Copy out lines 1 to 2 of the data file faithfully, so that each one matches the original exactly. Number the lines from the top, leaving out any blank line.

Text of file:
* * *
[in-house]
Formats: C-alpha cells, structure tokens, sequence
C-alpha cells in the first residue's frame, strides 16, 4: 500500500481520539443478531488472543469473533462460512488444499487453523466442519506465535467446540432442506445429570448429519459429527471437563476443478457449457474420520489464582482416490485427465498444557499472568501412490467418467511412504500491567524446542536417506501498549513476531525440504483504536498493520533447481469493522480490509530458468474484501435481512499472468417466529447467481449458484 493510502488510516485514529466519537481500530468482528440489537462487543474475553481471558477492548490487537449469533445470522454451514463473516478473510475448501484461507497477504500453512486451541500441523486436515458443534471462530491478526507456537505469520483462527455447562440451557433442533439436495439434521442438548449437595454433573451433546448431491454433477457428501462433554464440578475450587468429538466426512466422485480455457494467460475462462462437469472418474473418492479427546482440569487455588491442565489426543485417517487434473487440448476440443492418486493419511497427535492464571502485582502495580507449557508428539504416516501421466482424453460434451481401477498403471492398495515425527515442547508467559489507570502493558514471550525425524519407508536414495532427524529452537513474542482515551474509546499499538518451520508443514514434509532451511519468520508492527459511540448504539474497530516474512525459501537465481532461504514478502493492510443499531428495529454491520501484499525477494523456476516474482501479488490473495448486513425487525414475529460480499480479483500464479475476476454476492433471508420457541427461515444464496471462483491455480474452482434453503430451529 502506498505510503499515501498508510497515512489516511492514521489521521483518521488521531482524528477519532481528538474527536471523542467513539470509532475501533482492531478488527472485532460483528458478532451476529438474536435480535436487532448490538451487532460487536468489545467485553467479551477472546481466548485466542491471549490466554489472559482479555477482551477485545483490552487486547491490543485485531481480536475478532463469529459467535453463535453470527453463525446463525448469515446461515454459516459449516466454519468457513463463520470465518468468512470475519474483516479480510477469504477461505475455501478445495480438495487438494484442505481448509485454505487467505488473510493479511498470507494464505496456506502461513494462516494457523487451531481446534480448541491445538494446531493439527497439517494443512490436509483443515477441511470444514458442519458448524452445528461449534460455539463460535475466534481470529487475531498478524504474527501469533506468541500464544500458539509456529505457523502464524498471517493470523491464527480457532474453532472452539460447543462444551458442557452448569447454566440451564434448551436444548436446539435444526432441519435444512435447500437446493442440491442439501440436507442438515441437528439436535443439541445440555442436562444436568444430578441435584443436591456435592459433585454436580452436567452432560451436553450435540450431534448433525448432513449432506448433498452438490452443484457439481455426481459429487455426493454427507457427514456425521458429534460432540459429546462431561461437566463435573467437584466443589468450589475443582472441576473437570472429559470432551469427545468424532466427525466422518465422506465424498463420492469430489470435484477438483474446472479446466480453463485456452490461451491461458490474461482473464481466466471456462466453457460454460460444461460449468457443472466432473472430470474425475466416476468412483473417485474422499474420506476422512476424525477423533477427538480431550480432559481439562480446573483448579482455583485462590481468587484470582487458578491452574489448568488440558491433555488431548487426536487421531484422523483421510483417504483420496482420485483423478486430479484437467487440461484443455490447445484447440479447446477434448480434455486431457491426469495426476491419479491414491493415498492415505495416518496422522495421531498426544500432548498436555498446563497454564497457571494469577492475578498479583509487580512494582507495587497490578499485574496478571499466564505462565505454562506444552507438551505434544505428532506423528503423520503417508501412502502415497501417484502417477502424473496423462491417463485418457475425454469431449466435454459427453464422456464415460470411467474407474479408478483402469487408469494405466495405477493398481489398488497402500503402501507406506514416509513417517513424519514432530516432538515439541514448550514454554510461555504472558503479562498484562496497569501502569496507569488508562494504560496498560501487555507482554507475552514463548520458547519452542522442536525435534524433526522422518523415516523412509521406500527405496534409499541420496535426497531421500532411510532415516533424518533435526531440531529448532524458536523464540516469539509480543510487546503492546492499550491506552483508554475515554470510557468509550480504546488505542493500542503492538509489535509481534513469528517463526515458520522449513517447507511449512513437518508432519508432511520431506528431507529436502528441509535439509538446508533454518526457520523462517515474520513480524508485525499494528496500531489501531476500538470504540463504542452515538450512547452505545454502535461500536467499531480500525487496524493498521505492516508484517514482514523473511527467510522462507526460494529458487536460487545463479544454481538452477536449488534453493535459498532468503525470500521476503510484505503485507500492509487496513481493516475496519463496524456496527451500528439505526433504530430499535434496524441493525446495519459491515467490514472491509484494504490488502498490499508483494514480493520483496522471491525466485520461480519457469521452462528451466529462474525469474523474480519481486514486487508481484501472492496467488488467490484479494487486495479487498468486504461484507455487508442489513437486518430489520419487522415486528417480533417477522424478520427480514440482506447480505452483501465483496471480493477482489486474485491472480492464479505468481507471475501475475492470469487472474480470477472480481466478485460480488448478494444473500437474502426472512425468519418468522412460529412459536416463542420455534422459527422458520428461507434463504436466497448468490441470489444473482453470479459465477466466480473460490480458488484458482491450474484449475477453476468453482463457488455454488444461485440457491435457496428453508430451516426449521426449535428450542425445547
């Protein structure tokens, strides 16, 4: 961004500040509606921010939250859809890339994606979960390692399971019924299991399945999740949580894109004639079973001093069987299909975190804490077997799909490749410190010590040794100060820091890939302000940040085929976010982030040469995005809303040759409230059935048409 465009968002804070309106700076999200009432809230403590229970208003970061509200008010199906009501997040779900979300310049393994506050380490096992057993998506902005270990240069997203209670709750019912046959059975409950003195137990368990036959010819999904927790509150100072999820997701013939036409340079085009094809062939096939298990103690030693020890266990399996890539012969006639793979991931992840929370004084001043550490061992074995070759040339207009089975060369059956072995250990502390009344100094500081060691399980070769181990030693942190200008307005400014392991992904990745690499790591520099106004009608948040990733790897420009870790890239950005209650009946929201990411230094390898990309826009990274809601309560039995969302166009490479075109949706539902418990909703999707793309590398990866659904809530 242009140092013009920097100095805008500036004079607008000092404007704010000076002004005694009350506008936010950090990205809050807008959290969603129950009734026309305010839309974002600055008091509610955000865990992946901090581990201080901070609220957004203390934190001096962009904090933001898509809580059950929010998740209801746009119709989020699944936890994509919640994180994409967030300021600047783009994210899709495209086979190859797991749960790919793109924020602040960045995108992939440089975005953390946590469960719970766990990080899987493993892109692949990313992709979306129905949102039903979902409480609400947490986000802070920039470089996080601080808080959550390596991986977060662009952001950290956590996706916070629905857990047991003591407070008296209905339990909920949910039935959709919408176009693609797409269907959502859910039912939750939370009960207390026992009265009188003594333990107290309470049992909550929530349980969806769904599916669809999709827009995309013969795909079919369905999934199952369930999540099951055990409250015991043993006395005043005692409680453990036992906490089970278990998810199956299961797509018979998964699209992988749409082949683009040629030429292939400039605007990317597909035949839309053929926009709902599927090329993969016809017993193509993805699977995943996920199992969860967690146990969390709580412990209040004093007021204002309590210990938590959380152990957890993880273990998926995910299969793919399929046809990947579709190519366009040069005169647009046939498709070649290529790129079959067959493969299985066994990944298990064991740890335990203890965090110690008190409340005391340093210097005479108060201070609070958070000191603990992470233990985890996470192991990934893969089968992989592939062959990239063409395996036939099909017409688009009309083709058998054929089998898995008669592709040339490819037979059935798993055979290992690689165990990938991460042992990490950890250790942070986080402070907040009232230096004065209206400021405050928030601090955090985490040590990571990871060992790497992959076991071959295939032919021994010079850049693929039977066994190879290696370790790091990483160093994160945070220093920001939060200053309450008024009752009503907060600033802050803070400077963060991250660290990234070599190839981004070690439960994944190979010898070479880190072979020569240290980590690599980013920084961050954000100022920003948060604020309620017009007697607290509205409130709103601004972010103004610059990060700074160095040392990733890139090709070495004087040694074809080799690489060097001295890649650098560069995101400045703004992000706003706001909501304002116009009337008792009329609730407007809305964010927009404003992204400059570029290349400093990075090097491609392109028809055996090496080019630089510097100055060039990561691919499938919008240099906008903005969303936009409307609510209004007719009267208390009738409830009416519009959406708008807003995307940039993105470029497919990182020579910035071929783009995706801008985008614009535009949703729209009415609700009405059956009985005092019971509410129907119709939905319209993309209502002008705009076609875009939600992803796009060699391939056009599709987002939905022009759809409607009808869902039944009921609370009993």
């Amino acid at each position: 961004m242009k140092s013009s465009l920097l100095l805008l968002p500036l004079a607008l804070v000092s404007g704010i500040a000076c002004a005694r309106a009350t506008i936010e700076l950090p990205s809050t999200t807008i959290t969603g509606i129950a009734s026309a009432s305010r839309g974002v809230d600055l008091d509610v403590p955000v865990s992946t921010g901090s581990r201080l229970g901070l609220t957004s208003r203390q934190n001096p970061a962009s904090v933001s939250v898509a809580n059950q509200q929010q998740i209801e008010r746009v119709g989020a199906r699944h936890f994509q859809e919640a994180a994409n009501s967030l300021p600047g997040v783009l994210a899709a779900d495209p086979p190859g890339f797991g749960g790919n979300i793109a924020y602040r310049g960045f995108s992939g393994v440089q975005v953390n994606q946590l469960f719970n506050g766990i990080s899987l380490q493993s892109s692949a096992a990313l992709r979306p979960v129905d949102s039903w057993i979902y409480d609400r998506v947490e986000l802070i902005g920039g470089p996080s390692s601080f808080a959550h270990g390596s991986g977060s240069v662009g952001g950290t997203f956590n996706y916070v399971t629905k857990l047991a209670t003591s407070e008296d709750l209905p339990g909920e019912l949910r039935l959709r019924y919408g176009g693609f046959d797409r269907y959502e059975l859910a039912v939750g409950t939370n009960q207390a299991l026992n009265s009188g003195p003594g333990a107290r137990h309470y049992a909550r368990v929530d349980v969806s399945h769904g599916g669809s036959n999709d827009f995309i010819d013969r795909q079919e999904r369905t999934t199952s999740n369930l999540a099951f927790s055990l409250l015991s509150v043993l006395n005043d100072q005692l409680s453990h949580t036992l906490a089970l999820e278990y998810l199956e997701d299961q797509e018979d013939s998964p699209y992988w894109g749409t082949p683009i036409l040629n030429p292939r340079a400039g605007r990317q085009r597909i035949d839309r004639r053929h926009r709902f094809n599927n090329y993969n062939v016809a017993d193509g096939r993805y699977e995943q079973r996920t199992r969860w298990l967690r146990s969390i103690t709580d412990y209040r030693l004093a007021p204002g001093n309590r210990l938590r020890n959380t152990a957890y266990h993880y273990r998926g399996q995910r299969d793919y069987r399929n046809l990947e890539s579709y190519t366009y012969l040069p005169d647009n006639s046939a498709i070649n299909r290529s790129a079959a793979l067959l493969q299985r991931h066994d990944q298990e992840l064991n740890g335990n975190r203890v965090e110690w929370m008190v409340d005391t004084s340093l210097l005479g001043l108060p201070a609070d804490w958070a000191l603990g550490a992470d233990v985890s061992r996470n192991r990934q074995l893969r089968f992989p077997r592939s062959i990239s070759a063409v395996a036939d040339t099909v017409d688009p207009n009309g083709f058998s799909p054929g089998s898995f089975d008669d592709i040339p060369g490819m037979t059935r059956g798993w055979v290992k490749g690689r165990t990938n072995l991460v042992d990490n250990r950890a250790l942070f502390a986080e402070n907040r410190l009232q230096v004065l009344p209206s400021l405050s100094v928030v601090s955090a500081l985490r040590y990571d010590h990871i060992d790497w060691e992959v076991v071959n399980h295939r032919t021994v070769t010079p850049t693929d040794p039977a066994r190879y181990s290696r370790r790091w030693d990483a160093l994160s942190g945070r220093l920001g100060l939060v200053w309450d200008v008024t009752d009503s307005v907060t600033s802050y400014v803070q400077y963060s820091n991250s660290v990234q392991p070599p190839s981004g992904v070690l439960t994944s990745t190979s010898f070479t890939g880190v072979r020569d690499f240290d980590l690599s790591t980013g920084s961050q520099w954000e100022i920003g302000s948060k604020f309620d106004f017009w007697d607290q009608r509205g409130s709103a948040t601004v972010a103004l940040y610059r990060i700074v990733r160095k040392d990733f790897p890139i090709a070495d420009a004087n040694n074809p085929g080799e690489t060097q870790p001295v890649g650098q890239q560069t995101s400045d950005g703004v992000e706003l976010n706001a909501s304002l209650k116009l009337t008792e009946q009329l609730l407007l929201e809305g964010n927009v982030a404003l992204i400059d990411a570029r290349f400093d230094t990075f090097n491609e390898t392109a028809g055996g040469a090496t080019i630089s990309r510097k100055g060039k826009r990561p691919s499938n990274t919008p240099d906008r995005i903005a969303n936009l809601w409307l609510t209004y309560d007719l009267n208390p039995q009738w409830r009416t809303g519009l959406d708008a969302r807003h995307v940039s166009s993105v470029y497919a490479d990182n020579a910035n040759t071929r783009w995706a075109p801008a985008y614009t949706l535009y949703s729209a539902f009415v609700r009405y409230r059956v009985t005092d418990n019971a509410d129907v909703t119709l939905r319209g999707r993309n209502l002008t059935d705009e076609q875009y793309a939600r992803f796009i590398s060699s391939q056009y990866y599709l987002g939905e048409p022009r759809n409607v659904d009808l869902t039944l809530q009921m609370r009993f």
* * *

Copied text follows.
[in-house]
Formats: C-alpha cells, structure tokens, sequence